|Nas - God's Son|
|Music Disc Reviews Audio CD|
|Written by Jessica Amen|
|Friday, 13 December 2002|
Columbia Records, 2002
| Performance 8 | Sound 8 |
Though it has always been apparent through his music that Nasir Jones is a religious individual, it is most evident with God’s Son. This could stem from the recent passing of Nas’ mother, Ann Jones, to whom the album is dedicated, but either way, it’s a positive twist to his already politically and morally infused songs.
I find that most Nas albums include about three to four really catchy rhymes. While the rest of the tracks are not single-worthy, they are still packed full of substance, which is more than I can say for many famous rappers on the Top Ten charts. The first track, “Get Down,” is especially rich, with a full bass and a mind-catching guitar riff. Nas always seems to use unconventional instruments, unlike most traditional rap songs, as in the song “Affirmative Action” featuring Foxy Brown, where he uses a sample of a harpsichord.
Even though Nas has been around long enough to put out nine albums, he has only recently gained major popularity, especially on the West Coast. His nomination for Best Short Form Music Video in the 45th Annual Grammy awards for “One Mic” brought him to the limelight. He has since worked with many high-profile artists, including Jennifer Lopez, DMX, P. Diddy and Missy Elliot, to name a few. On this album, however, he brings rap phenomenon Eminem to the project to help write and produce Track 2, “The Cross.” Later in Track 11, “Warrior Song,” he gets a little writing and performing input from America’s new favorite self-made, piano playing pop star, Alicia Keys.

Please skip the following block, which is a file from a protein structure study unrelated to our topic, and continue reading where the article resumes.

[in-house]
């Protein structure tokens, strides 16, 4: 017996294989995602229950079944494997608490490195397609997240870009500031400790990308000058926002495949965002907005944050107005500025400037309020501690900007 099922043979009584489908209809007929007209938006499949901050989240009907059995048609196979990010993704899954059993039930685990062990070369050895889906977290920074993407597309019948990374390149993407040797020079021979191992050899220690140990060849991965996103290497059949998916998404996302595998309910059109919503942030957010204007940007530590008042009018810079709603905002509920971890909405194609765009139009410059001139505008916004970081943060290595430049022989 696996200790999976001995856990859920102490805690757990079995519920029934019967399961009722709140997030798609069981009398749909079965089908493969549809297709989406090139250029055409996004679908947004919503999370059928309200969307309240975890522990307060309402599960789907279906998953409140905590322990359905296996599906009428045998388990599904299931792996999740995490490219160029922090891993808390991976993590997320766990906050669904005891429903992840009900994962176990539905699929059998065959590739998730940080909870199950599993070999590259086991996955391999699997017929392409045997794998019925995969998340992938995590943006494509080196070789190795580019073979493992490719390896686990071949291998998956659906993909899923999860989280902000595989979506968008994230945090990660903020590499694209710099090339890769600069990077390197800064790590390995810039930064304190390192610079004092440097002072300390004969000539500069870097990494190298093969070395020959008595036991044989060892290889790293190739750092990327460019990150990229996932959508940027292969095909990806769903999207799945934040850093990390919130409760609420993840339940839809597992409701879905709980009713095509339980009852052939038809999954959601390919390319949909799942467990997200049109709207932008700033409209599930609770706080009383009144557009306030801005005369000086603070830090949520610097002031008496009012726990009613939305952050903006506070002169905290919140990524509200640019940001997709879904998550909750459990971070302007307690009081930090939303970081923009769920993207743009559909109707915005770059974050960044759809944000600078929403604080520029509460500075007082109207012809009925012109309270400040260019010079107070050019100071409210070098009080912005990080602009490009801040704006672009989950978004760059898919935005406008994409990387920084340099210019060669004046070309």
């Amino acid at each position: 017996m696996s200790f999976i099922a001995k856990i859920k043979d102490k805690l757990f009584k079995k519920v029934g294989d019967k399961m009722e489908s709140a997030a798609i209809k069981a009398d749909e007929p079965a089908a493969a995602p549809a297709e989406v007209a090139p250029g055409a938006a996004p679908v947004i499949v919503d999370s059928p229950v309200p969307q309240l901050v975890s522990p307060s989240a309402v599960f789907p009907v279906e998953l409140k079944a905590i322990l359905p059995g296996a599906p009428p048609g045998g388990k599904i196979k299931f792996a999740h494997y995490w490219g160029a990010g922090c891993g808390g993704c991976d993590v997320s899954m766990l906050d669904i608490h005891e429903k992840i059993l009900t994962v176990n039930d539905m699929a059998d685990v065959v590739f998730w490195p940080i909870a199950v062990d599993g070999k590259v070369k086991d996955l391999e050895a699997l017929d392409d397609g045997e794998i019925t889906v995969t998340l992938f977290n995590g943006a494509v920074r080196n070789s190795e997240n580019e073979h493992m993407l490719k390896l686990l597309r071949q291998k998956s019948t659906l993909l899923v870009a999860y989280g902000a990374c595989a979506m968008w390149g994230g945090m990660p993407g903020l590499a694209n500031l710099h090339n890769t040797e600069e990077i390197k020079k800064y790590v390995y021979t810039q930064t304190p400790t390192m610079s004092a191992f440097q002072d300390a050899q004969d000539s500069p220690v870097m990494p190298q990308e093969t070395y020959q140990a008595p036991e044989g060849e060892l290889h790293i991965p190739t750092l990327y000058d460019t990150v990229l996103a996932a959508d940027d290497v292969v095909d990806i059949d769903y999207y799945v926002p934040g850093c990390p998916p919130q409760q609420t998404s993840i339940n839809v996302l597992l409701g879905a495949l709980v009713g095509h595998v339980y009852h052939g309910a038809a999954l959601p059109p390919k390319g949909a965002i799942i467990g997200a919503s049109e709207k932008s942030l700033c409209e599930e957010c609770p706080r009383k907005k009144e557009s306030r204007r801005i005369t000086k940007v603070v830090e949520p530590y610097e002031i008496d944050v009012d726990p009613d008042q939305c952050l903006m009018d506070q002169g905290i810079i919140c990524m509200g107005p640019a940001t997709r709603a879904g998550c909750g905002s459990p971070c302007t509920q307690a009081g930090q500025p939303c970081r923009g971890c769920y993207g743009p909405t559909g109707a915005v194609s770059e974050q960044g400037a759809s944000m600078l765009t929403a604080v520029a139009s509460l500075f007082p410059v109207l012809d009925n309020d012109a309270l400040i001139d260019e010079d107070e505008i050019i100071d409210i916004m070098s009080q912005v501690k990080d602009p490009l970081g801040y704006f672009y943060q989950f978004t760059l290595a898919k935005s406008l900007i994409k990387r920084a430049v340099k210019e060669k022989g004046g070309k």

Included in the CD is a second disc with three bonus tracks on it. I was especially excited to find this until I put the second disc on and was not impressed. The second song, “Pussy Killz,” was bit over the edge for my taste. It’s lyrically a little too graphic, making reference to women with STDs. One interesting feature is that you can put the second disc into your computer and watch a slide show of various pictures of Nas posing. It’s kinda cheesy, but does add a little extra value for big-time Nas fans.
Overall, every Nas album is worth buying, especially since his style and creative material improves and becomes more defined with each album. However, you can expect to get a few run-of-the-mill, nothing-special tracks. But how many albums out there are entirely good anyway?